Retainers work only when they are in the mouth. Removable retainers should be in one of two places: in your mouth, or in the case your orthodontist gave you. Removable retainers should not be placed on cafeteria trays. They can be thrown away quite easily. Removable retainers should not be wrapped in napkins or placed in pockets or purses. Napkins get tossed into the trash, retainers fall out of or get broken in pockets or purses. Keep retainers out of the reach of pets. Dogs in particular are attracted to retainers.
Continue visiting your dentist for check-ups and cleanings at least every six months, or more often, if recommended.
Don’t force it. Contact your AAO orthodontist, who will evaluate your situation and determine what actions, if any, are needed. It could be as simple as making a new retainer or, if necessary, making some clear aligners to tweak a tooth or teeth back into proper position.
If you lose or break a removable retainer, contact your orthodontist immediately about a replacement.
Your orthodontist may schedule periodic retainer checks after you receive your retainers. If you have removable retainers, be sure to bring them to the appointment.
Your orthodontist will explain how removable retainers should be cleaned, based on the materials used to make them. If you have a fixed retainer, it is important to brush thoroughly after meals and clean under the wire with dental floss at least once a day. If brushing is not possible after eating, you should at least rinse with water.
Yes, there are two general kinds of retainers: removable (put in and removed by the patient) and fixed (placed and removed by the orthodontist). Both types of retainers hold teeth in their new positions after “active” orthodontic treatment is completed. This allows newly formed bone to mature around the teeth.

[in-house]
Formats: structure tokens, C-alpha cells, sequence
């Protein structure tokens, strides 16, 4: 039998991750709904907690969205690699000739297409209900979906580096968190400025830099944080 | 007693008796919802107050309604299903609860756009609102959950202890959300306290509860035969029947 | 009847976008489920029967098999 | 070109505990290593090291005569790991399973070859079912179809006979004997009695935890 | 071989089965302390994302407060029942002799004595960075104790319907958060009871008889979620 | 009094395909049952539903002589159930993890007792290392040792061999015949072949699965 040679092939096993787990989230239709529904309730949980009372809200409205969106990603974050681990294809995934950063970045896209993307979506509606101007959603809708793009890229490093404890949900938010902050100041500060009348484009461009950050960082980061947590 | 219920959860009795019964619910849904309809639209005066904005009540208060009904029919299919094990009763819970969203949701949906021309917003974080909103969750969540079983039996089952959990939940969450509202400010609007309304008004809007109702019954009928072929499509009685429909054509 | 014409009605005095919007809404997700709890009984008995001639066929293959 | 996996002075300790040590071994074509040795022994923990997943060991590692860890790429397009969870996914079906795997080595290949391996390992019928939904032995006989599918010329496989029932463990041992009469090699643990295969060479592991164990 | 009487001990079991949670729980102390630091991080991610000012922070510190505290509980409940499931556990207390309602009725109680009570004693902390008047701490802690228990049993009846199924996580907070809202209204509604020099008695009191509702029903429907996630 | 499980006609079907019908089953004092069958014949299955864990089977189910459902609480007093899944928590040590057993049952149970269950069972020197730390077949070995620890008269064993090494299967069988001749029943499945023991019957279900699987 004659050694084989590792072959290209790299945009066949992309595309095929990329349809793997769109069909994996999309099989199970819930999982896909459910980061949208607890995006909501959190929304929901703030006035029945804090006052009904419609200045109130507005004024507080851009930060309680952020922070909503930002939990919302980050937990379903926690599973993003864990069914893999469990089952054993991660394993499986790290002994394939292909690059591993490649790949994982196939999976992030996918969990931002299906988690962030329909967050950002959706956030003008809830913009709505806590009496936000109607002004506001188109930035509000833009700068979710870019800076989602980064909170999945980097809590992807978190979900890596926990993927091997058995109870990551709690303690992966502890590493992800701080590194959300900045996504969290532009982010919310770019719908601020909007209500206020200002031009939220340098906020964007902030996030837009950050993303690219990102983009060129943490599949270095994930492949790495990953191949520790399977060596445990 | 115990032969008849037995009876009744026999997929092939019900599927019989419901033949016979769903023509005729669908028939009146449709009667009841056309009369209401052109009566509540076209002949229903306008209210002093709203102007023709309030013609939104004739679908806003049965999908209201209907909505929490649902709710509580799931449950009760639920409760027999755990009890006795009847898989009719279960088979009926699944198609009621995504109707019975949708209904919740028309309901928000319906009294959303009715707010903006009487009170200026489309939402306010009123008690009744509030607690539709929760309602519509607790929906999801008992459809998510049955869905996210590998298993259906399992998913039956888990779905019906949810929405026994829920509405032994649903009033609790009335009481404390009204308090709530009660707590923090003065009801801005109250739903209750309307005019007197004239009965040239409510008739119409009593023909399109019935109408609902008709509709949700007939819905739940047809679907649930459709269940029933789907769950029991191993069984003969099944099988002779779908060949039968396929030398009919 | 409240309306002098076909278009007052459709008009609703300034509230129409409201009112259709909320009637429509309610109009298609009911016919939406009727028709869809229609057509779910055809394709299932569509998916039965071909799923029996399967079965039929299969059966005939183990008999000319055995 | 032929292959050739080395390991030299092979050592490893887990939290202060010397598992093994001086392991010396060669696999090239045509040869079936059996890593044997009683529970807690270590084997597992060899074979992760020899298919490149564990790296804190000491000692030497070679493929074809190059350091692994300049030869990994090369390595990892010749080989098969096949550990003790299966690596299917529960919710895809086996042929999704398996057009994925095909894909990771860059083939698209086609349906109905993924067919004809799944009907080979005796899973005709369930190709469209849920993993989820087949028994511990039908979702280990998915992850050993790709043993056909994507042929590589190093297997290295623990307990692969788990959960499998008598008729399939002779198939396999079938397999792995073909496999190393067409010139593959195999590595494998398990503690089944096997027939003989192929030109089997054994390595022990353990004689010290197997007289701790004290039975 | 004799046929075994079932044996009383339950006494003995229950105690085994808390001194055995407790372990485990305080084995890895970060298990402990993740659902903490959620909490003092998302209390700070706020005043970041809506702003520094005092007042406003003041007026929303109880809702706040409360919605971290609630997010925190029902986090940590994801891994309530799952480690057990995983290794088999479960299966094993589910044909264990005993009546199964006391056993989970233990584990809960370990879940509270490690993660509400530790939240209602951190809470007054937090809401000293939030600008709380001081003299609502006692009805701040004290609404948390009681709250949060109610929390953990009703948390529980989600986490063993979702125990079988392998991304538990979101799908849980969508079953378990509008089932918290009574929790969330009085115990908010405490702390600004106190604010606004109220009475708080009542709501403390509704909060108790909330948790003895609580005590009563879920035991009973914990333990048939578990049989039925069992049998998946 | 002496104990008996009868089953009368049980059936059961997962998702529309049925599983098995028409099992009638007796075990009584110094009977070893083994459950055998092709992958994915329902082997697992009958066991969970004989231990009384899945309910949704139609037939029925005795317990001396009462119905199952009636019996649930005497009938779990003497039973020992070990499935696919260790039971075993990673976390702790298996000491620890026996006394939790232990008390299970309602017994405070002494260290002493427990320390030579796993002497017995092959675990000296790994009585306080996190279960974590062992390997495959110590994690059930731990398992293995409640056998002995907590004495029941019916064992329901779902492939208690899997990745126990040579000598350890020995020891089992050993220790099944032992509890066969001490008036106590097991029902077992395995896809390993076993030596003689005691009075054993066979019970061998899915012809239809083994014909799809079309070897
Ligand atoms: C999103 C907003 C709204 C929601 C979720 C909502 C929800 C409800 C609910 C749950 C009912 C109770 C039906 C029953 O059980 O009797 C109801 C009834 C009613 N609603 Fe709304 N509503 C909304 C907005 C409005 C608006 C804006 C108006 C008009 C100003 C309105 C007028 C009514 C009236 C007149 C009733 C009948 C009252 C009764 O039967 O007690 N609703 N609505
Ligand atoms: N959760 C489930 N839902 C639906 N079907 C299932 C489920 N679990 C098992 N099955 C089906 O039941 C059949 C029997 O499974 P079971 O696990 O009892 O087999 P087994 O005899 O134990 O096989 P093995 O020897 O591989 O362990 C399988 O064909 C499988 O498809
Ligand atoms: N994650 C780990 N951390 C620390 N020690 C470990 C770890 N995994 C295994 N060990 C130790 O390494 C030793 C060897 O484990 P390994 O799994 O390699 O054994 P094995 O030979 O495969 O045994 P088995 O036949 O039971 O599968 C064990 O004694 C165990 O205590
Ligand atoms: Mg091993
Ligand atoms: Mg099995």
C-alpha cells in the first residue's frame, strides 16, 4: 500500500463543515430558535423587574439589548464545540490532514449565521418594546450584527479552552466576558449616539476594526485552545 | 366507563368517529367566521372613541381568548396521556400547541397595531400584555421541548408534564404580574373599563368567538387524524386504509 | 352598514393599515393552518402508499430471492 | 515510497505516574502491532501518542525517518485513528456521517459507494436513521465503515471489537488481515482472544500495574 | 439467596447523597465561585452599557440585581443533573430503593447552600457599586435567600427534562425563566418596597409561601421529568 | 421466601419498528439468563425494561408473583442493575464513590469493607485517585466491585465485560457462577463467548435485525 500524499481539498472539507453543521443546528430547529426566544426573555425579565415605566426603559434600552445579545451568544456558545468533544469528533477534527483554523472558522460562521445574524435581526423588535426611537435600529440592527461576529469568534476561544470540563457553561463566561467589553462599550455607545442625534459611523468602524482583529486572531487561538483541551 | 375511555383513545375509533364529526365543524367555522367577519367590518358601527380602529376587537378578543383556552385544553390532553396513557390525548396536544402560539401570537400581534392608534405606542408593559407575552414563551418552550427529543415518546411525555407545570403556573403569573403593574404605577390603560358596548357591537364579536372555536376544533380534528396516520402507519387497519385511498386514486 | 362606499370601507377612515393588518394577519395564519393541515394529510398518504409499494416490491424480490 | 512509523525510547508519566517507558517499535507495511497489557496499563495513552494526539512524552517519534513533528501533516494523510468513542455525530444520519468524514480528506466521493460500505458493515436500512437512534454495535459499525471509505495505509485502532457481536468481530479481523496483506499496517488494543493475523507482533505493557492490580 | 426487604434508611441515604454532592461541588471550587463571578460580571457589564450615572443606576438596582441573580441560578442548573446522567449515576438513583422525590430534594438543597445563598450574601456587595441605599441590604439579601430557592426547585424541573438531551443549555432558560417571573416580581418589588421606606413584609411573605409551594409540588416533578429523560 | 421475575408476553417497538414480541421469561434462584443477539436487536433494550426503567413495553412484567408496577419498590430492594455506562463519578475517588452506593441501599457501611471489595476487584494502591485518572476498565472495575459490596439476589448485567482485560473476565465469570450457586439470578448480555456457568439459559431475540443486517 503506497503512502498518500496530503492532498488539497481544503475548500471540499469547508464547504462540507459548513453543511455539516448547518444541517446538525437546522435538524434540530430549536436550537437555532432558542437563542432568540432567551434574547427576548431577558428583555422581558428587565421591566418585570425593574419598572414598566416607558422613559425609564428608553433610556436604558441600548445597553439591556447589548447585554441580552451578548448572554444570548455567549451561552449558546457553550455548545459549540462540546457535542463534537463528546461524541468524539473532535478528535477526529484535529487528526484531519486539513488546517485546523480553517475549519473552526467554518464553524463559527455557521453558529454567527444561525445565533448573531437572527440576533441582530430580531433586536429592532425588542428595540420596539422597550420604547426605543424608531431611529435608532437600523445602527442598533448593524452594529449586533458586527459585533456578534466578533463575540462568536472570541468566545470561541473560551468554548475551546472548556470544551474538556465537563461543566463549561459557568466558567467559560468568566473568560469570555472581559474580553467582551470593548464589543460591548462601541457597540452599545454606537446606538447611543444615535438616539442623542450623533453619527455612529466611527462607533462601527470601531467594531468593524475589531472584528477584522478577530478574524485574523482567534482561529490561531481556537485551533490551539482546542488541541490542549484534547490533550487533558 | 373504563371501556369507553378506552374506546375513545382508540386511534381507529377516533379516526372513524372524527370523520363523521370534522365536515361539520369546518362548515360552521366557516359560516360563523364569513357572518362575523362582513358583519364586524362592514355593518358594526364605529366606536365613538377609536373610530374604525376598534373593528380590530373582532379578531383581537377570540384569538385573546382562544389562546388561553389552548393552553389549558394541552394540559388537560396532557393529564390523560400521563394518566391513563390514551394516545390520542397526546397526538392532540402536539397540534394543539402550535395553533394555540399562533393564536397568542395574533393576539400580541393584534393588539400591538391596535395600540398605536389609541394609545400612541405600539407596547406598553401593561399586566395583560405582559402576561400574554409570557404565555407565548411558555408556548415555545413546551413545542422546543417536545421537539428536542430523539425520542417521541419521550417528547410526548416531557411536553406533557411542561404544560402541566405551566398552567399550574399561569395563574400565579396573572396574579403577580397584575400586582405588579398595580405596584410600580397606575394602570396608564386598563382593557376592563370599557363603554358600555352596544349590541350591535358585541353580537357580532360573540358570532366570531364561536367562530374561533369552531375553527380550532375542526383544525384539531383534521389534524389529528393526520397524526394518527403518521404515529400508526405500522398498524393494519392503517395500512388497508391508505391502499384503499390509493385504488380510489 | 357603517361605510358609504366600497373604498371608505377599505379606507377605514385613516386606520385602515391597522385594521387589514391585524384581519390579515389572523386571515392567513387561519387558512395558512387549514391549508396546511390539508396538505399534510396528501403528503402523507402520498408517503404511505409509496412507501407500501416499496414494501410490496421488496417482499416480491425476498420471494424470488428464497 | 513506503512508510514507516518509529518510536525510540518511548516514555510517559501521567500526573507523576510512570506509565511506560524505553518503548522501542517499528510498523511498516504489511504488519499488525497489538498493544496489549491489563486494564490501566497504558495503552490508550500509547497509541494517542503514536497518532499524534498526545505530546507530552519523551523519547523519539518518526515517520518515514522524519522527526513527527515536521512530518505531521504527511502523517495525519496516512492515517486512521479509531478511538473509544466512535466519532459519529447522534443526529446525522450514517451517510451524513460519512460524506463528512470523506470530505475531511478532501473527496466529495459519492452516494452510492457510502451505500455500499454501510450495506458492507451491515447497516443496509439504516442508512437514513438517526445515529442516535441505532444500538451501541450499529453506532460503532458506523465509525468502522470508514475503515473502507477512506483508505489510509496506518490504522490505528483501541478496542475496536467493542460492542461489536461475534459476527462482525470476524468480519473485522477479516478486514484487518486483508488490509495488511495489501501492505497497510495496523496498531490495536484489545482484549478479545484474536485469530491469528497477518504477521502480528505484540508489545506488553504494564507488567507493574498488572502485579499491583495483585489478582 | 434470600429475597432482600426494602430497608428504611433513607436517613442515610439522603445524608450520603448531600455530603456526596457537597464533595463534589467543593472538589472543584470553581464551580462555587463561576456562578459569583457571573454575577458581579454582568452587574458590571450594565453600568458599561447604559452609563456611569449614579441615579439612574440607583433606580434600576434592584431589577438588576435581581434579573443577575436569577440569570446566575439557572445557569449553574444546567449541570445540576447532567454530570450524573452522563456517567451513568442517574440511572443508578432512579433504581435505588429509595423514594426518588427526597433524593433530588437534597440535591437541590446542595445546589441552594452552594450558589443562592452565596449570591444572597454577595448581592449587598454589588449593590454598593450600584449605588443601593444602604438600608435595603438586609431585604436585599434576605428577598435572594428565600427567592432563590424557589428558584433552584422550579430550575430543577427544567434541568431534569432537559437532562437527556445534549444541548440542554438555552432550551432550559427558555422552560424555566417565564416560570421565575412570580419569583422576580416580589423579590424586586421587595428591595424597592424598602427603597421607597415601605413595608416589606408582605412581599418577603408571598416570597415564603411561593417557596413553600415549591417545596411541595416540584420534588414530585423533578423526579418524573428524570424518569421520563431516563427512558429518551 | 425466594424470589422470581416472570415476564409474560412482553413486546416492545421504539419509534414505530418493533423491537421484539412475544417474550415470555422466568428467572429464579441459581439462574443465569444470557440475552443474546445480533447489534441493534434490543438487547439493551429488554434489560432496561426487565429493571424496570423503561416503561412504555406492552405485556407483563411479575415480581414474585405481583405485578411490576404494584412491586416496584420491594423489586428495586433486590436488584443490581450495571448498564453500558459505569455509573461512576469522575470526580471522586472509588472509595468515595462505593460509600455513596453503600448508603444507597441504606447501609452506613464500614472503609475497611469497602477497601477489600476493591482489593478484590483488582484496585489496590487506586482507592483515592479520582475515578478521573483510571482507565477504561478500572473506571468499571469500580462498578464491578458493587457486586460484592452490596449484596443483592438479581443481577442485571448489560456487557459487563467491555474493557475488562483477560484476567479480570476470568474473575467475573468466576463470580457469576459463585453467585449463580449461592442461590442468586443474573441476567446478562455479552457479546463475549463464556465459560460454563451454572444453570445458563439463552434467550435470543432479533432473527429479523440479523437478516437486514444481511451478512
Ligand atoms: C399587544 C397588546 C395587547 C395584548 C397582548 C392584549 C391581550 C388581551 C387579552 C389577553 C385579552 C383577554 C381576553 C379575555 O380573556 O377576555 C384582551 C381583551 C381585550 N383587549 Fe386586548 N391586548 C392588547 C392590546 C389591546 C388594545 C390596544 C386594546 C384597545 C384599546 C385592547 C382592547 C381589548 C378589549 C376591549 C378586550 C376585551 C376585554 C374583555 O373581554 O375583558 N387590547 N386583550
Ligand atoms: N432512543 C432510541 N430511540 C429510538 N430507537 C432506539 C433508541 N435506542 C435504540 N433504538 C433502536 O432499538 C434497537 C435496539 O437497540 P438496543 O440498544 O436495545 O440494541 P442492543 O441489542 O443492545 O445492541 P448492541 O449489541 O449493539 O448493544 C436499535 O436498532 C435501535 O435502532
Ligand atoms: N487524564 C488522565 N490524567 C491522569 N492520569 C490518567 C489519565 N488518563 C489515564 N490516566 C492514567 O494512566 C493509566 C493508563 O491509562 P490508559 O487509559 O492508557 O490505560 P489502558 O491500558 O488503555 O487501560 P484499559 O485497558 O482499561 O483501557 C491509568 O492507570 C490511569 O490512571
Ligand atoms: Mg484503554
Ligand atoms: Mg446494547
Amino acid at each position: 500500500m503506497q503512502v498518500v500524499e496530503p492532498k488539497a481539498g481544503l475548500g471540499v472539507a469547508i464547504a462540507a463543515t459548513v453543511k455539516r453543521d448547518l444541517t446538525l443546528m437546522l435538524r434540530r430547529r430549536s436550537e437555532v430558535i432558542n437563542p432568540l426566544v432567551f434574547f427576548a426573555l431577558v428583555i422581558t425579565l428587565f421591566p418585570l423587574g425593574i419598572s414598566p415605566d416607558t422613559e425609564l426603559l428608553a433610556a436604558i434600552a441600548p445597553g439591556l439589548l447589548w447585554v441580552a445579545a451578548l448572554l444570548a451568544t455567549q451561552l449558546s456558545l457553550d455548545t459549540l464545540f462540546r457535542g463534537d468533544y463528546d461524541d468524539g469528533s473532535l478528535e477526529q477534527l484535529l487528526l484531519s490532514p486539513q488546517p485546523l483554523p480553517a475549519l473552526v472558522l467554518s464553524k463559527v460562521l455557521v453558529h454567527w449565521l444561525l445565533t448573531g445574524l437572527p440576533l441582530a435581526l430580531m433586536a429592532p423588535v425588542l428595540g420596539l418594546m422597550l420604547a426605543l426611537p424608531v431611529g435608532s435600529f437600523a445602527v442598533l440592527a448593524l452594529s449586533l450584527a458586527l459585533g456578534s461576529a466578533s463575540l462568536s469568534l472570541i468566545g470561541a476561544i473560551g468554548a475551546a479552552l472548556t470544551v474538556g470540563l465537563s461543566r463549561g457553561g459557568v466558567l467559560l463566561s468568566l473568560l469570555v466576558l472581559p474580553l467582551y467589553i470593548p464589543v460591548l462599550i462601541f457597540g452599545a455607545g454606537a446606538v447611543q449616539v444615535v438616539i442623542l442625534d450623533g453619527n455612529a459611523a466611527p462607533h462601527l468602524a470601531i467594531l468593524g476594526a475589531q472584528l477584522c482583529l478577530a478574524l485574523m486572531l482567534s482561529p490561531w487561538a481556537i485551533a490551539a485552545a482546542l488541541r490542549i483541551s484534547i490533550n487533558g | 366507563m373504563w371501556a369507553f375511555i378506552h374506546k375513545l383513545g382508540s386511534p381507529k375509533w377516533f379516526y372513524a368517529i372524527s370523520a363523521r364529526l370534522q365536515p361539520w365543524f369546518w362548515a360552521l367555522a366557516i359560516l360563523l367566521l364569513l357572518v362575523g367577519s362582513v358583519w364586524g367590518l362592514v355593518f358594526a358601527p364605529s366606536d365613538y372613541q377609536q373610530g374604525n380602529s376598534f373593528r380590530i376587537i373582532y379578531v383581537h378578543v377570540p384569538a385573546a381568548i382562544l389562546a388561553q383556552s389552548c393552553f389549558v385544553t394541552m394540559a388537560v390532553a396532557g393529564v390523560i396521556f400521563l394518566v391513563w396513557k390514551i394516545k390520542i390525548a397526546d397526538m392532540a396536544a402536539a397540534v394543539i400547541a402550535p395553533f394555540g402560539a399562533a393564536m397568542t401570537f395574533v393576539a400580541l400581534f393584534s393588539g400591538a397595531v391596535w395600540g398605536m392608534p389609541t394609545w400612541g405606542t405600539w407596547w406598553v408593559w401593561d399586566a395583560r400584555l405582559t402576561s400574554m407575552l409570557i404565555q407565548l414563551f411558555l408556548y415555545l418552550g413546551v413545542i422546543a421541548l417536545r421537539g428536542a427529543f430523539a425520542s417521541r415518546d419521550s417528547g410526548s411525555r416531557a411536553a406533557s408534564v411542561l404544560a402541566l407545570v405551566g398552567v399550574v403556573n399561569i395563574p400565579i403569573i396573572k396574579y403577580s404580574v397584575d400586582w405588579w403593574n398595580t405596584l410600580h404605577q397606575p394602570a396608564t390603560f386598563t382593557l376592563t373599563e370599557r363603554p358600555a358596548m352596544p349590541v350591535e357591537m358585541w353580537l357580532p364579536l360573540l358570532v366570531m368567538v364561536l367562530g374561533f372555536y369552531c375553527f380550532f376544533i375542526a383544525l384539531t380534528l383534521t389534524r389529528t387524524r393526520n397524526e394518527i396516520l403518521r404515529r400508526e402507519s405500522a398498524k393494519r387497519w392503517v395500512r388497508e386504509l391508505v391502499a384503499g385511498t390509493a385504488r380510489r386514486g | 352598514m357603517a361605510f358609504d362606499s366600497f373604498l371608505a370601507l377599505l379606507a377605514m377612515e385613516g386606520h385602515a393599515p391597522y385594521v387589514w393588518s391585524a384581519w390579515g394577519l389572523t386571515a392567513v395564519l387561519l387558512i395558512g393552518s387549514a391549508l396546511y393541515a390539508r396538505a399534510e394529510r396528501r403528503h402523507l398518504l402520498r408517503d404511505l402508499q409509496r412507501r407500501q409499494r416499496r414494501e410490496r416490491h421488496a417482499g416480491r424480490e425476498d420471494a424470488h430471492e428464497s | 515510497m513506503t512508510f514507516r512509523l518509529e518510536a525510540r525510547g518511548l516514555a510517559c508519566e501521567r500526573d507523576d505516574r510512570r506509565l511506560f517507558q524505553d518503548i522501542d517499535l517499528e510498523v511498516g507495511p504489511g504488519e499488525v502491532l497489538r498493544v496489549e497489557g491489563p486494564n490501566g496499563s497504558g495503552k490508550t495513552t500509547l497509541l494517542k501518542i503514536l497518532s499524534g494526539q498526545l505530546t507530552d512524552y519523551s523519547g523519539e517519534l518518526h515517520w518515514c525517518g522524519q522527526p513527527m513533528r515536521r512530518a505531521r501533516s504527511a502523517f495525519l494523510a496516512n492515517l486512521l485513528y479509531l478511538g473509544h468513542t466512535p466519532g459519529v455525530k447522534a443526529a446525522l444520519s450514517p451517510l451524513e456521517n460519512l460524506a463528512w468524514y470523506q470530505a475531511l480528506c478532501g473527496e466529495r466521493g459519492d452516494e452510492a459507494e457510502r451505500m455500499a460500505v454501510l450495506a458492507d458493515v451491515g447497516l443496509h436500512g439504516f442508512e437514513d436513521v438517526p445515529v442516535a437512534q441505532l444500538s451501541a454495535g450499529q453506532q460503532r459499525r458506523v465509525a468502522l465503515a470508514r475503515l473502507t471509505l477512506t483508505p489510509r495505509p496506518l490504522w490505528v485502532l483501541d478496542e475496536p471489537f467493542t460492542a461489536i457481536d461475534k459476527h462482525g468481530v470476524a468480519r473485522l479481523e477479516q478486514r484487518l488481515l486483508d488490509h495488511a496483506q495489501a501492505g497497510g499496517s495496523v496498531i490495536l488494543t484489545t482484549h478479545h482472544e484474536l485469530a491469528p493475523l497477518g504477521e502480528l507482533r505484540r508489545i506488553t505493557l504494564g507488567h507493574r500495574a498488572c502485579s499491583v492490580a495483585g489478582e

Two common removable retainers:
- Wire retainers are made of wire and a plastic-like material. The part of the retainer that covers the roof of the mouth or goes behind the lower front teeth is plastic and wires help hold the teeth in place.
- Clear retainers are transparent trays made of a plastic-like material that are exact replicas of the teeth.
- A fixed retainer consists of a thin, custom-fitted wire that is bonded to the tongue-side of upper or lower teeth.
The orthodontist will teach you how to insert, remove and take care of a removable retainer. A fixed retainer consists of a thin, custom-fitted wire that is bonded to the tongue-side of upper or lower teeth. If the wire becomes loose on a tooth, it is important to notify your orthodontist immediately.
The fee for replacement retainers is determined by your orthodontist.
With proper care, retainers can last many years. However, remember that retainers are similar to any other device and likely will need to be replaced at some point. Proper care of retainers will extend the lifetime of the retainer. “Proper care” consists of:
- Storing removable retainers in their cases when the retainers are not in the mouth.
- Keeping retainers away from heat sources, including the inside of hot cars.
- Keeping retainers away from pets.
- Don’t put your retainers in your pocket without the case.
- If your retainer appears to have lost its shape, or if it no longer fits when you attempt to place it on your teeth, inform your orthodontist.
Talk to your orthodontist about how long you will wear retainer Many patients wear retainers nightly for life. Retainers cannot be worn too long or too much. Wearing retainers becomes part of your oral hygiene routine: brush and floss before bed, and wear retainers at night for a lifetime.